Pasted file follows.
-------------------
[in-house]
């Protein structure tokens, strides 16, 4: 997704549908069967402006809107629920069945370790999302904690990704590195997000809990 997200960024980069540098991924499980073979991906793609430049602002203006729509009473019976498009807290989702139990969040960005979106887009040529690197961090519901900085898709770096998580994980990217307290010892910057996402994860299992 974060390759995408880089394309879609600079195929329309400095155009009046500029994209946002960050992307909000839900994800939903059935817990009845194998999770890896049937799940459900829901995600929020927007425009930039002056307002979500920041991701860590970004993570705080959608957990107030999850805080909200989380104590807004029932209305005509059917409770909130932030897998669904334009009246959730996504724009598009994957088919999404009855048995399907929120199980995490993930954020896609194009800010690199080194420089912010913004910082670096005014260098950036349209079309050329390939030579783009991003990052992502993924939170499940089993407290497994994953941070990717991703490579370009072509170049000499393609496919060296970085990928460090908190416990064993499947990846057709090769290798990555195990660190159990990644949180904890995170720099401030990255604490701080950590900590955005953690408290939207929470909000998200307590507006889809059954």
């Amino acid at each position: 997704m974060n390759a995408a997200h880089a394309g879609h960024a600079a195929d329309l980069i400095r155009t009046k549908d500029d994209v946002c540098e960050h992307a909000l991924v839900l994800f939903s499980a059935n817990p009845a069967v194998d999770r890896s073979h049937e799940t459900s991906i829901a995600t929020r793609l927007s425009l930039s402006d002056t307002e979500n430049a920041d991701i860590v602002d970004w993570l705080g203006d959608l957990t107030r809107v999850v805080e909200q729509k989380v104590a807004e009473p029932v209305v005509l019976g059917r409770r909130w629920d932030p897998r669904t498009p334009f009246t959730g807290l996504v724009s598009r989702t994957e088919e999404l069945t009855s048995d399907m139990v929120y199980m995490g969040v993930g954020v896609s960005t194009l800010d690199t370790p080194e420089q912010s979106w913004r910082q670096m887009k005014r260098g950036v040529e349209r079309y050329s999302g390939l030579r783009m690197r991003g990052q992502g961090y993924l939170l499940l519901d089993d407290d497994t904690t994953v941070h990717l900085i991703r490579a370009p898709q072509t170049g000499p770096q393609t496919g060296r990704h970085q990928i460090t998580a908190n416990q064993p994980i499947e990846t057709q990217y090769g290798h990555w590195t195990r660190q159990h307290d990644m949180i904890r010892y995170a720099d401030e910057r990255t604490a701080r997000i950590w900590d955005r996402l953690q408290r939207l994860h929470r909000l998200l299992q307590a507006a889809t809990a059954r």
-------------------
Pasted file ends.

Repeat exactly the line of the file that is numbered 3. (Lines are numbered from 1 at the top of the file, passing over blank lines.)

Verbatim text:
């Amino acid at each position: 997704m974060n390759a995408a997200h880089a394309g879609h960024a600079a195929d329309l980069i400095r155009t009046k549908d500029d994209v946002c540098e960050h992307a909000l991924v839900l994800f939903s499980a059935n817990p009845a069967v194998d999770r890896s073979h049937e799940t459900s991906i829901a995600t929020r793609l927007s425009l930039s402006d002056t307002e979500n430049a920041d991701i860590v602002d970004w993570l705080g203006d959608l957990t107030r809107v999850v805080e909200q729509k989380v104590a807004e009473p029932v209305v005509l019976g059917r409770r909130w629920d932030p897998r669904t498009p334009f009246t959730g807290l996504v724009s598009r989702t994957e088919e999404l069945t009855s048995d399907m139990v929120y199980m995490g969040v993930g954020v896609s960005t194009l800010d690199t370790p080194e420089q912010s979106w913004r910082q670096m887009k005014r260098g950036v040529e349209r079309y050329s999302g390939l030579r783009m690197r991003g990052q992502g961090y993924l939170l499940l519901d089993d407290d497994t904690t994953v941070h990717l900085i991703r490579a370009p898709q072509t170049g000499p770096q393609t496919g060296r990704h970085q990928i460090t998580a908190n416990q064993p994980i499947e990846t057709q990217y090769g290798h990555w590195t195990r660190q159990h307290d990644m949180i904890r010892y995170a720099d401030e910057r990255t604490a701080r997000i950590w900590d955005r996402l953690q408290r939207l994860h929470r909000l998200l299992q307590a507006a889809t809990a059954r």